Thursday at 4:30, Cinni sat down to a Thanksgiving feast with her extended family and the Smalls. Both sides of the table were piled high with turkey, stuffing, cranberry sauce, cornbread, gravy, mashed potatoes, candied yams, green beans, candied carrots, applesauce, pumpkin pie, apple pie, and bread rolls. Additional foods on the Smalls’ side were chopped liver and some kind of dish made from the other turkey innards. To avoid cross-contamination, the Smalls had several layers of placemats under their tableware, and several folded-up tablecloths underneath their pots, pans, and platters.

Almost everything looked identical, since Mrs. Small had worked from Mrs. Filliard’s recipes. The only differences were that the Smalls’ gravy was made with extra flour, and without cream, butter, or milk, and that their candied yams had a rainbow of colors from the unusual flavors of marshmallows.

Tatjana Modjeska, Cinni’s 98-year-old great-great-grandmother, was petting a fluffy Persian cat in her lap. Sparky was a bit wary of animal fur getting into the food, but anyone who’d lived to almost a hundred was entitled to bring her pet to dinner. Cinni’s great-great-great-grandmother, Helga Wisowska, had passed away four years ago, so Tatjana must miss her mother at the holidays.

Posted in 1920s, Historical fiction, Katrin, Katya Chernomyrdina, Naina, Russian novel sequel, Secondary characters, Writing

Naina and Katya Arrive at the Penthouse

This was originally one of twenty posts I put together on 24 June 2012 for future installments of the now-defunct Sweet Saturday Samples bloghop. It differs slightly from the published version in The Twelfth Time. E.g., the final version doesn’t pedantically use accents, and Katrin wisely leaves out the very personal information about Matryona’s painful past. Instead, she just says “If not for the Civil War, both might’ve been married years ago.” The birthdate I created for Sandro (not Sandros) also makes him already 29 as of June 1927.

***

“We’re on the top floor,” Katrin says. “It’s a penthouse suite, which is sort of like a luxury apartment. My husband and I are going to a wedding tomorrow, so we’ll have to trust you to mind yourselves while we’re gone. A friend of mine has a stepsister who’s getting married at the high age of thirty-five. Her husband-to-be is a few years younger. The bride-to-be isn’t a physical virgin, but her betrothed is modern and enlightened, and understands some terrible things happened to good people during the Civil War.”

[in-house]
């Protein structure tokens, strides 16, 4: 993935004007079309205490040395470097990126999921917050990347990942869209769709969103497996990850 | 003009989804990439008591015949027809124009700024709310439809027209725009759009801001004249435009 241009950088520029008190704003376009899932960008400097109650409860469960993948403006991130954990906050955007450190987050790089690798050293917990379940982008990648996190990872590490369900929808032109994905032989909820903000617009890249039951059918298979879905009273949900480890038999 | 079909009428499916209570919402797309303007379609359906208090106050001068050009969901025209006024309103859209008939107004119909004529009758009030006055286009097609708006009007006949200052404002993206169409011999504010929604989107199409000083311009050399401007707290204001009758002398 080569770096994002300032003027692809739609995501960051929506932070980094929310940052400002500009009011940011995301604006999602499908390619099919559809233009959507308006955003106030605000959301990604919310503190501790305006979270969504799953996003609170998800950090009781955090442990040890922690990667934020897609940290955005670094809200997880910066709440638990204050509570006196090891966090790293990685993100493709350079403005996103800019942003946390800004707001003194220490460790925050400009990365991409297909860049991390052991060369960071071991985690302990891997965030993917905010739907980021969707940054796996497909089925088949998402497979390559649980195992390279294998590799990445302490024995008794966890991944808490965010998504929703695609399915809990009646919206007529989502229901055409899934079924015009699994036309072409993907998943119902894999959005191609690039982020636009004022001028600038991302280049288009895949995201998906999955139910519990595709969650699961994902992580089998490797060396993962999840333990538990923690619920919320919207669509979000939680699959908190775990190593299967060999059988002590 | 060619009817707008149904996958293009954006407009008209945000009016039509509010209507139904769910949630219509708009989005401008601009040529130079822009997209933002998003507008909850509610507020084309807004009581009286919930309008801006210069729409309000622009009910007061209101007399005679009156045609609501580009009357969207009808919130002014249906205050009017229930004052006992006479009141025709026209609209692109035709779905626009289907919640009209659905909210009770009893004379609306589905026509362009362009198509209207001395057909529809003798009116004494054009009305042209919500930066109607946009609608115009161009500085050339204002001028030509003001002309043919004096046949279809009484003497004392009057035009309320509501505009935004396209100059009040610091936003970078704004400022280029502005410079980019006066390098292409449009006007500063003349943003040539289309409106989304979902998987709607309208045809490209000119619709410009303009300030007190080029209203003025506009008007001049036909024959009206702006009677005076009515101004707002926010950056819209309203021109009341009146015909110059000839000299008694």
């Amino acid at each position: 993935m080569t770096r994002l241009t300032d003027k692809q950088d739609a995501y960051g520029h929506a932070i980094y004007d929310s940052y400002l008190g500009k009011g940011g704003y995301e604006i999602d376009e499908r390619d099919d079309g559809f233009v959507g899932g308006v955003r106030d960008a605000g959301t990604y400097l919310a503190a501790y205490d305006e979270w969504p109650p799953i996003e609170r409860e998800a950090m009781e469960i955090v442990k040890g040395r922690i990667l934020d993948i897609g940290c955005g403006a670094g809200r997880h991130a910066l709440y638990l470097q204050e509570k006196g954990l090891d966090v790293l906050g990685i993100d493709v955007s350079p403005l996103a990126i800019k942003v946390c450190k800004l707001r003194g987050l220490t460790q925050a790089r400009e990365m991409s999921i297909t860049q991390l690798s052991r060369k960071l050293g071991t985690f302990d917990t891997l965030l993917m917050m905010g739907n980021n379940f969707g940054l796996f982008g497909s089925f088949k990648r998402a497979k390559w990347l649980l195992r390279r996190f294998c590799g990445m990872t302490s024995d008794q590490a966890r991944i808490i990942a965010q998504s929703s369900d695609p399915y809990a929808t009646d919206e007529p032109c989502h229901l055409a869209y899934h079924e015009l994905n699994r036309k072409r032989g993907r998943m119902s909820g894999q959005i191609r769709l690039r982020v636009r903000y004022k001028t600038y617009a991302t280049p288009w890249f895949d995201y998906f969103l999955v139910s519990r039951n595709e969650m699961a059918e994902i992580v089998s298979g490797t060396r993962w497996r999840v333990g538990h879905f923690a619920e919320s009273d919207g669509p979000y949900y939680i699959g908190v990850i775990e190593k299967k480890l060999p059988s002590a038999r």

“We lost everybody to the Revolution and Civil War, except maybe my aunt,” Naína nods. “I used to have two cousins, but the older one was beaten to death by some grotesque orphanage warden in St. Petersburg. The little suitcase we brought with us belongs to my younger cousin. She disappeared on the train taking us from our Kiyev orphanage to Cherkasi last January, and we never found a trace of her after that. We hope she’s alright, if she were found before the worst happened, or if she only got lost instead of being kidnapped.”

“Well, you’re in a free country now. I have to warn you, there are a lot of discrepancies between rich and poor, and a lot of government-sponsored censorship, both of ideas and speech, but at least this is a far better place to be than the Soviet Union. I was a Bolshevik once, but I discovered they weren’t being true to the real ideals of Socialism. Now I’m involved with real Socialists, not people who only espouse one way of thinking.”

Oliivia timidly walks up to the visitors, dragging her doll Aurelia behind her. “Eesti, vene, või inglise keel?”

“These nice girls speak Russian. Right now they have to unpack their things and get settled in a bit, but I’m sure they’d love to play with you, your sisters, and your godbrother when they’re more relaxed.” Katrin turns back to Naína and Kátya. “I don’t suppose you ladies know any Estonian. This one’s Oliivia, my oldest. She’s smart. She’s fluent in Estonian, Russian, and English, and she’s only three and a half.”

“The only other language we know is Ukrainian,” Kátya says. “But we’re not stupid. We’ll work very hard to learn English. Does your maid ever speak her African language?”

Katrin laughs. “Mrs. Samson was born in this country, and her family’s been here for quite some time. Most Negroes don’t speak African languages unless they’re recent immigrants. As far as I know, she doesn’t know where in Africa her ancestors came from, and she has no desire to learn any of the African languages. But she will teach you the latest jazz dances, if you’re interested.”

“Are your other female servants English?” Naína asks. “Their names sounded English to me. I assumed your butler is Greek.”

“Greek? Does he look Greek to you? He doesn’t even have dark hair or eyes!”

“But isn’t Rhodes one of the Greek islands?”

“Who knows how the name of the island came to be an English name. No, all of my servants are of English descent except Mrs. Samson. They were all enlightened enough to work for an Estonian, and we enjoy a good working relationship. Many people in this country are very racist against anyone not originally from Western Europe.”

“But this entire country is made of immigrants,” Kátya protests. “Even the Indians had to come here from Siberia.”